But some things in life never change. One of them is that guerrilla wars are long, drawn-out affairs where decisive victory is rarely (ever?) possible, hence the battle shifts to the political theater.

  • ||

    RC Dean � You are correct that our military can more than match any forces put against them (assuming we are within reason here, and not talking about a land war in China etc�). We might be a second generation military, but we are a very good one. Understanding the nature of 4th generation forces, who do not even attempt to compete on the battlefield in a �fair fight�, is more complicated than winning battles in any setting. As in Vietnam, it is possible to win every battle of consequence and still lose the war. 4th generation forces have never been defeated by a state military, not that I know of anyway. That is not to say we are doomed to fail. It is stating a fact.

  • ||

    What a lot of people seem to be forgetting is that the SecDef, the second most senior leader in the military chain of command, was not only questioned, but answered as many of those questions as he could.
    If Rumsfeld was as dodgy and obstinate as many of you suggest, why put himself in that position in the first place? Better to have avoided the whole meeting thing and flown directly home from the presidential swearing in ceremony that was the result of the "election that was never going to happen because there was to much violence in the country that could never be fully taken because the terrain was to bad and the enemy to prevalent...."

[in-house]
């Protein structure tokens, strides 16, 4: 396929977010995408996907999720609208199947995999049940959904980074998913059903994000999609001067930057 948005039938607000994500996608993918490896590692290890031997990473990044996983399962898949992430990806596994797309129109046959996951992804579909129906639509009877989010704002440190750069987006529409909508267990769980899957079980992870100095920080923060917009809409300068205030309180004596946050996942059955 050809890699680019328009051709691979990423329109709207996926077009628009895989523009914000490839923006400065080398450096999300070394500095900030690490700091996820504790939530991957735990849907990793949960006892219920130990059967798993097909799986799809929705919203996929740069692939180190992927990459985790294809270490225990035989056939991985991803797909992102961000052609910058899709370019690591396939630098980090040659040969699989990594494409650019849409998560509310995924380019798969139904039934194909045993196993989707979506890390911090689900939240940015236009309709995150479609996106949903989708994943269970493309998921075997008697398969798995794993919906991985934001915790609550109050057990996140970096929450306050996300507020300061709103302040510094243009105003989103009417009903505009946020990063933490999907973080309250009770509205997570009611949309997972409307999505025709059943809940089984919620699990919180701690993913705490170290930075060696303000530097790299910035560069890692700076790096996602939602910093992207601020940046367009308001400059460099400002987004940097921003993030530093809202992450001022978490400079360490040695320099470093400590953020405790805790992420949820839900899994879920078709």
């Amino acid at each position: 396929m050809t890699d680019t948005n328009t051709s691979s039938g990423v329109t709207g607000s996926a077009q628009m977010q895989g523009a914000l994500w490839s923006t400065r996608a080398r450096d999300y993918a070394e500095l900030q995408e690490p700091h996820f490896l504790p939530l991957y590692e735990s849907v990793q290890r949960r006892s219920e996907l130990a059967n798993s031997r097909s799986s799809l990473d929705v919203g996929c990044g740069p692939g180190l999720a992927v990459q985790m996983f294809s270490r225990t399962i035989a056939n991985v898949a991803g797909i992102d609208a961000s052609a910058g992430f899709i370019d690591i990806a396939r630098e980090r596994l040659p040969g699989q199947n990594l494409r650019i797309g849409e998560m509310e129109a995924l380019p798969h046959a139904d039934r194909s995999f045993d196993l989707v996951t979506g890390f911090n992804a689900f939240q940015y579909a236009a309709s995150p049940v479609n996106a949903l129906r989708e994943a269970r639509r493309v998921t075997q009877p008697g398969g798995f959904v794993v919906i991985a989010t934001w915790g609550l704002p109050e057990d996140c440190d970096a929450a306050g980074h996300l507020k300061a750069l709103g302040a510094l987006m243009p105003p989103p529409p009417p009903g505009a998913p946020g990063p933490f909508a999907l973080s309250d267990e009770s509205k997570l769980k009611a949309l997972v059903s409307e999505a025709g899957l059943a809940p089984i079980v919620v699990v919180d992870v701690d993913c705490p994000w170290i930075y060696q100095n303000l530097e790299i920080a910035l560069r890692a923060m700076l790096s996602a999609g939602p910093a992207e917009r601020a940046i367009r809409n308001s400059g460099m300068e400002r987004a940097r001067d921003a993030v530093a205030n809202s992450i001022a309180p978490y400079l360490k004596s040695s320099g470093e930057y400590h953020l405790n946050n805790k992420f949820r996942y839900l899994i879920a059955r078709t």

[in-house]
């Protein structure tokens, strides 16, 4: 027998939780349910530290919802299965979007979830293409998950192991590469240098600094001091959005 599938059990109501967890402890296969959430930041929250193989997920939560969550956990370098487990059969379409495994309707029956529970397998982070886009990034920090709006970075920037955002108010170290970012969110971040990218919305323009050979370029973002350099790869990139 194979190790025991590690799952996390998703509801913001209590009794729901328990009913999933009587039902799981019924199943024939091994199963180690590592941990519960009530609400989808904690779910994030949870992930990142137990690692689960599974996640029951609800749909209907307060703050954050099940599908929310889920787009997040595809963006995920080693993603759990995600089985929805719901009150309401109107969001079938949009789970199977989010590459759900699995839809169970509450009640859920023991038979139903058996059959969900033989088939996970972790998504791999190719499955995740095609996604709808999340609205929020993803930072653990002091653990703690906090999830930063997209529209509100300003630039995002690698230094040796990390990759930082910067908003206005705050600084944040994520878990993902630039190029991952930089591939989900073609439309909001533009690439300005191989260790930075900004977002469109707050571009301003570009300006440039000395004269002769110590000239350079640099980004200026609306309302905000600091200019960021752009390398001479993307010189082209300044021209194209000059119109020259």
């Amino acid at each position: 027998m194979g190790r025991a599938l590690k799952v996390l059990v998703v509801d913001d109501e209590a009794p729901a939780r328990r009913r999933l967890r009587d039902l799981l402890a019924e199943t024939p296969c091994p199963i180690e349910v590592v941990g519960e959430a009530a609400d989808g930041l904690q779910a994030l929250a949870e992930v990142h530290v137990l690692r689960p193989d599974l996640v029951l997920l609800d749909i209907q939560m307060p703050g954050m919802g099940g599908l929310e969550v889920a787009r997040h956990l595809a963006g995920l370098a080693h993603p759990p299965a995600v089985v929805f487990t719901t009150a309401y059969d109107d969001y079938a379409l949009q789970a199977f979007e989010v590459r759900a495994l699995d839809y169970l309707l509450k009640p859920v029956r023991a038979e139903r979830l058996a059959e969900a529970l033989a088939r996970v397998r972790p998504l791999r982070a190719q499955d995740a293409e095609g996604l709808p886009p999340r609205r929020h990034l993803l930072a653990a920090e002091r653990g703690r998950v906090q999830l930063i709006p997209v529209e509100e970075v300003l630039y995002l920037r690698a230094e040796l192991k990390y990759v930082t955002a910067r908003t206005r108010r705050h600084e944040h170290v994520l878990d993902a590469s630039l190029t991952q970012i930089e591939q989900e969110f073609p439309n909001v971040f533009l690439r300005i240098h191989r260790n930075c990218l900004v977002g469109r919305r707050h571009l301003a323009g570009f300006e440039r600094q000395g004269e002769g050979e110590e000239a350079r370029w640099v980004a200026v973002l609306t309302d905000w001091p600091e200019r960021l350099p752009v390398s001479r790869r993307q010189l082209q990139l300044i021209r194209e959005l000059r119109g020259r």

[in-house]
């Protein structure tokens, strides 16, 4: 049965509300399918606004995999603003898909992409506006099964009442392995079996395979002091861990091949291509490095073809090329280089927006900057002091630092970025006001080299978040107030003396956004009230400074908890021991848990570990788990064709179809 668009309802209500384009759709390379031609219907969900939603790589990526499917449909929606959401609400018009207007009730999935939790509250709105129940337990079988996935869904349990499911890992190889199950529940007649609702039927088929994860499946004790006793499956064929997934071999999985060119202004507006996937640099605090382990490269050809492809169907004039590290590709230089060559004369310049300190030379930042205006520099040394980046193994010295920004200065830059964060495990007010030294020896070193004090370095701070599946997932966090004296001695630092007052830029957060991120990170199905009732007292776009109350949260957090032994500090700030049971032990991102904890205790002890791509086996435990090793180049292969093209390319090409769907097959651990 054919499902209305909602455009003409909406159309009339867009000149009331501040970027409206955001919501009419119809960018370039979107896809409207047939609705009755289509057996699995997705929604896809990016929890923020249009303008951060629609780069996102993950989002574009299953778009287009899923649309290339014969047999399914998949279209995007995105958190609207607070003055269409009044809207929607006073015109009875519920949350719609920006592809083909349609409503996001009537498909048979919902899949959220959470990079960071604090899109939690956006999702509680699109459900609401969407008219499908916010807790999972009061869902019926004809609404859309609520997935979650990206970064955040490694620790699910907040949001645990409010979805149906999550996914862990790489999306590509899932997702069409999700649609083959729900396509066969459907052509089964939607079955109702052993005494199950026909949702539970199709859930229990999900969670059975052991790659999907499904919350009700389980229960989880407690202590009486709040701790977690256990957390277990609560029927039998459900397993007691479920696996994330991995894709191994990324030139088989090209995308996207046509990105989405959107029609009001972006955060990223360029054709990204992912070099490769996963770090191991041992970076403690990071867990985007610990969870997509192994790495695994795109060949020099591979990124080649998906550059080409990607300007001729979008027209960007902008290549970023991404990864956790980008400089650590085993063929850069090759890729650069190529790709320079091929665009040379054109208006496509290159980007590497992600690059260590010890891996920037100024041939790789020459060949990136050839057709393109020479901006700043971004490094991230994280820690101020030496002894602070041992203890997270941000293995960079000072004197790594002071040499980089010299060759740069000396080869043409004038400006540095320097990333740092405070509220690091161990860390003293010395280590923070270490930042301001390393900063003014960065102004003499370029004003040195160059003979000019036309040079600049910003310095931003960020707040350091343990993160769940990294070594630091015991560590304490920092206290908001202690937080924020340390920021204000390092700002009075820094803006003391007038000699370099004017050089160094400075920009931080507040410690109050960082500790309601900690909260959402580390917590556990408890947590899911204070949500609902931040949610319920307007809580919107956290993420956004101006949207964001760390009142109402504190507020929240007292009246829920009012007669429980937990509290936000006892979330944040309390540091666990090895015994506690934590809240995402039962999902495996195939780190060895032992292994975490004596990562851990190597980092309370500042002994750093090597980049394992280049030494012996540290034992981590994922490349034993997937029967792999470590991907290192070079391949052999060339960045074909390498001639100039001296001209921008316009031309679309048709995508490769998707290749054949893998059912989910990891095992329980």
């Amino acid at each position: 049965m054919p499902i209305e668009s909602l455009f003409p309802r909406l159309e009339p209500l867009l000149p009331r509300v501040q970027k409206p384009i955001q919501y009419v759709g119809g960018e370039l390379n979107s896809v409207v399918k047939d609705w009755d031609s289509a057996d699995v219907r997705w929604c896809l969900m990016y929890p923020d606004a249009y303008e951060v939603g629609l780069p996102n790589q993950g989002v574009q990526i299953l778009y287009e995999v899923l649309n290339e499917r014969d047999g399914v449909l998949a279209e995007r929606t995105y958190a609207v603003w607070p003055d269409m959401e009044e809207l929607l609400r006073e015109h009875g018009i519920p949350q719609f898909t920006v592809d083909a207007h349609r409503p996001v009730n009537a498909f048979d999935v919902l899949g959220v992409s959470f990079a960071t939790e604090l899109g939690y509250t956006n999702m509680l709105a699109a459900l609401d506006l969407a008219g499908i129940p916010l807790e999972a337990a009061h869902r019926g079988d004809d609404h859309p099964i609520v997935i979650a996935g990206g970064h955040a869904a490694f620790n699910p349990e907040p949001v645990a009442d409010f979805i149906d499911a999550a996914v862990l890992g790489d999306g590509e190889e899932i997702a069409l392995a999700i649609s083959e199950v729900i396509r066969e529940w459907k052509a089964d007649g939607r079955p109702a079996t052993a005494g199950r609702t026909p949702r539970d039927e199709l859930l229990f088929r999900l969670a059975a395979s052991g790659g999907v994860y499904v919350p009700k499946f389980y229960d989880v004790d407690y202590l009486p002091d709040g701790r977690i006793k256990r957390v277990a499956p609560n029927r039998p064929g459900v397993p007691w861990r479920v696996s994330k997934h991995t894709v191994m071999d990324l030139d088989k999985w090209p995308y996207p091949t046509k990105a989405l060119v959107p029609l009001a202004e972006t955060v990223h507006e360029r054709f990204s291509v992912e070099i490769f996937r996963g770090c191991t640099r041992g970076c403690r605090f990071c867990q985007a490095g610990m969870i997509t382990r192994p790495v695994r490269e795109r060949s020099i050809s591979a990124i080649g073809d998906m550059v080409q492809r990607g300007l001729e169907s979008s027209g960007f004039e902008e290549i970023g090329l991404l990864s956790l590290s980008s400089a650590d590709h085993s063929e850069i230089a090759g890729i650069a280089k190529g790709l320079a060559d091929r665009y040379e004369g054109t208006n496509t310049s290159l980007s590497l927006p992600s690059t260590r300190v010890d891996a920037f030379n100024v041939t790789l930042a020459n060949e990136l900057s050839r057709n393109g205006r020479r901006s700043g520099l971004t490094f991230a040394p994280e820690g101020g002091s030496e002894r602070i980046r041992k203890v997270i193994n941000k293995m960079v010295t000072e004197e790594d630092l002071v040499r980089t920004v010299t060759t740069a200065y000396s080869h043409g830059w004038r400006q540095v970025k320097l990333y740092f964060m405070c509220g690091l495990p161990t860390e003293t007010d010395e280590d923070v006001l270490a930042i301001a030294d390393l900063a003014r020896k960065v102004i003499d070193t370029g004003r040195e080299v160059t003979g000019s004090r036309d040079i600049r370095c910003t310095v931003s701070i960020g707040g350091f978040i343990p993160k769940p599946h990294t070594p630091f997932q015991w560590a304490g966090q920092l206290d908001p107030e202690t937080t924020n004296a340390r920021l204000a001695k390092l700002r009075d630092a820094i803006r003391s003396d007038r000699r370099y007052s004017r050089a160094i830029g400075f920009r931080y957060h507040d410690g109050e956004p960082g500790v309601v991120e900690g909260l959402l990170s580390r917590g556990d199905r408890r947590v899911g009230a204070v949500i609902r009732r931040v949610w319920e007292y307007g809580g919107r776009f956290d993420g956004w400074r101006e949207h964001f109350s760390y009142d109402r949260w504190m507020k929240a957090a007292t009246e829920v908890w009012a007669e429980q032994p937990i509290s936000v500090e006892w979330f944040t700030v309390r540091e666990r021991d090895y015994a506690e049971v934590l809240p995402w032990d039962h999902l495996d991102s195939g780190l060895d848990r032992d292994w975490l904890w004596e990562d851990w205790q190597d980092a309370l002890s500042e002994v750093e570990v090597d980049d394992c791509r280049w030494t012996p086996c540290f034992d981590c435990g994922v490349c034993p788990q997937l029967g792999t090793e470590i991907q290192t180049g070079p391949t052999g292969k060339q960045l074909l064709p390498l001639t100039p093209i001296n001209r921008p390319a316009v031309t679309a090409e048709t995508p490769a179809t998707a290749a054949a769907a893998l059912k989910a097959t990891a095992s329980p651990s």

Another thing that many people seem to willing forget or gloss over, is that under the Goldwater-Nichols reform act, the CinC of the area command, in this case General Abezaid (sp?) of Centcom) has the next to final authority on what does or does not happen. Abezaid is there (unless he's shuttling back and forth to McDill and the Senate committees and whatnot). The Commanders and generals on the ground are there.